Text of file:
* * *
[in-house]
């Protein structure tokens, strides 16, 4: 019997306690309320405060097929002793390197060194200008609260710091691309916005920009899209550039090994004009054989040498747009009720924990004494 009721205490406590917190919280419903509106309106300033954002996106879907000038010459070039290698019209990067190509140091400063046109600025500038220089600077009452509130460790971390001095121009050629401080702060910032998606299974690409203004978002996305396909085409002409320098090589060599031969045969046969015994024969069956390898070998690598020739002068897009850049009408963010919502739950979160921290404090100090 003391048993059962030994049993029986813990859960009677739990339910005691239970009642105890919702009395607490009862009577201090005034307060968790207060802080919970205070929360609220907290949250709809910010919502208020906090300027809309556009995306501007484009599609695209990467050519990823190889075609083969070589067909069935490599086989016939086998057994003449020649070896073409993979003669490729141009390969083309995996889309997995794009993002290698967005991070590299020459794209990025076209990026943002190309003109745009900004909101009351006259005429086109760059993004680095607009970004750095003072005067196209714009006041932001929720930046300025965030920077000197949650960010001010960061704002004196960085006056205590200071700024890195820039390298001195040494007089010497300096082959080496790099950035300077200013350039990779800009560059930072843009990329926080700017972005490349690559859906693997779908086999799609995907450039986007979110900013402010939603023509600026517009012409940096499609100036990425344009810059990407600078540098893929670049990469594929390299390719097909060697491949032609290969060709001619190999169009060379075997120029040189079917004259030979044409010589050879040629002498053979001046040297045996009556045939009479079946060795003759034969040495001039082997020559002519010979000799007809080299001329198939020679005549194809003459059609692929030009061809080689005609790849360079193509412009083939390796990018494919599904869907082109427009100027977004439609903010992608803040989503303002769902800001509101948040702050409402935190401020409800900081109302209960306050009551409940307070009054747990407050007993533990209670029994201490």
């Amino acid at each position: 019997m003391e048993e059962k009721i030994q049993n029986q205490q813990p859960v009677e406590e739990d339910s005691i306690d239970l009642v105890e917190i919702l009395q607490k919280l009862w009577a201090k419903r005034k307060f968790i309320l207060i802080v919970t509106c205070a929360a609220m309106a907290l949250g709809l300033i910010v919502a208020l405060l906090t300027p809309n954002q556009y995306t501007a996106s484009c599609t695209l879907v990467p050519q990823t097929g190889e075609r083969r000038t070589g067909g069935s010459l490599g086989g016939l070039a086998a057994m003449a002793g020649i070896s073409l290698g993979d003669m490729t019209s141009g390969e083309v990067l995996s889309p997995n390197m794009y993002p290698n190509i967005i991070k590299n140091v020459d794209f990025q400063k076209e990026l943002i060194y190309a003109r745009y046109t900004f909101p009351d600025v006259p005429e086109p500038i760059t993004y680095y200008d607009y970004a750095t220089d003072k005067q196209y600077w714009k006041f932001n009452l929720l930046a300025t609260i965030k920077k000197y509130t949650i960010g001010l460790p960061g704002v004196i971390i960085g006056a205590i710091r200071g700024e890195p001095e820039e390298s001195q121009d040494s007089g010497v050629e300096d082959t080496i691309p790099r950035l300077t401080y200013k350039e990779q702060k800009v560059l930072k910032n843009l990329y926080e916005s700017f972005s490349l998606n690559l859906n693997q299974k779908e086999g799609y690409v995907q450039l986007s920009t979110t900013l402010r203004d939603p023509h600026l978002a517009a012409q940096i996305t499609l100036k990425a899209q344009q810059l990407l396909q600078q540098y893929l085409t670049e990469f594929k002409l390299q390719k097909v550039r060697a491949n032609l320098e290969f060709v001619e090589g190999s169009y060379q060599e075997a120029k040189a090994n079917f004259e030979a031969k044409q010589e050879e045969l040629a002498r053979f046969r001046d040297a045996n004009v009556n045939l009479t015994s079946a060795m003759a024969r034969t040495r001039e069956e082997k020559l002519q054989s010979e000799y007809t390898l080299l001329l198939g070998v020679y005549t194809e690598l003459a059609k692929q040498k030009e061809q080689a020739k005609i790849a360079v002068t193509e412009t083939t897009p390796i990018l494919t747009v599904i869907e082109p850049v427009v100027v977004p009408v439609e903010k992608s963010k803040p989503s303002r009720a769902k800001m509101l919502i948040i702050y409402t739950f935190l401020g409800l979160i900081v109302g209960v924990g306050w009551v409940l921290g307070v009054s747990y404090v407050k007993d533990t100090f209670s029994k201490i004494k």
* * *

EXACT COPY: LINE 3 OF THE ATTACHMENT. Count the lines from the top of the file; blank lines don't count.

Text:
């Amino acid at each position: 019997m003391e048993e059962k009721i030994q049993n029986q205490q813990p859960v009677e406590e739990d339910s005691i306690d239970l009642v105890e917190i919702l009395q607490k919280l009862w009577a201090k419903r005034k307060f968790i309320l207060i802080v919970t509106c205070a929360a609220m309106a907290l949250g709809l300033i910010v919502a208020l405060l906090t300027p809309n954002q556009y995306t501007a996106s484009c599609t695209l879907v990467p050519q990823t097929g190889e075609r083969r000038t070589g067909g069935s010459l490599g086989g016939l070039a086998a057994m003449a002793g020649i070896s073409l290698g993979d003669m490729t019209s141009g390969e083309v990067l995996s889309p997995n390197m794009y993002p290698n190509i967005i991070k590299n140091v020459d794209f990025q400063k076209e990026l943002i060194y190309a003109r745009y046109t900004f909101p009351d600025v006259p005429e086109p500038i760059t993004y680095y200008d607009y970004a750095t220089d003072k005067q196209y600077w714009k006041f932001n009452l929720l930046a300025t609260i965030k920077k000197y509130t949650i960010g001010l460790p960061g704002v004196i971390i960085g006056a205590i710091r200071g700024e890195p001095e820039e390298s001195q121009d040494s007089g010497v050629e300096d082959t080496i691309p790099r950035l300077t401080y200013k350039e990779q702060k800009v560059l930072k910032n843009l990329y926080e916005s700017f972005s490349l998606n690559l859906n693997q299974k779908e086999g799609y690409v995907q450039l986007s920009t979110t900013l402010r203004d939603p023509h600026l978002a517009a012409q940096i996305t499609l100036k990425a899209q344009q810059l990407l396909q600078q540098y893929l085409t670049e990469f594929k002409l390299q390719k097909v550039r060697a491949n032609l320098e290969f060709v001619e090589g190999s169009y060379q060599e075997a120029k040189a090994n079917f004259e030979a031969k044409q010589e050879e045969l040629a002498r053979f046969r001046d040297a045996n004009v009556n045939l009479t015994s079946a060795m003759a024969r034969t040495r001039e069956e082997k020559l002519q054989s010979e000799y007809t390898l080299l001329l198939g070998v020679y005549t194809e690598l003459a059609k692929q040498k030009e061809q080689a020739k005609i790849a360079v002068t193509e412009t083939t897009p390796i990018l494919t747009v599904i869907e082109p850049v427009v100027v977004p009408v439609e903010k992608s963010k803040p989503s303002r009720a769902k800001m509101l919502i948040i702050y409402t739950f935190l401020g409800l979160i900081v109302g209960v924990g306050w009551v409940l921290g307070v009054s747990y404090v407050k007993d533990t100090f209670s029994k201490i004494k």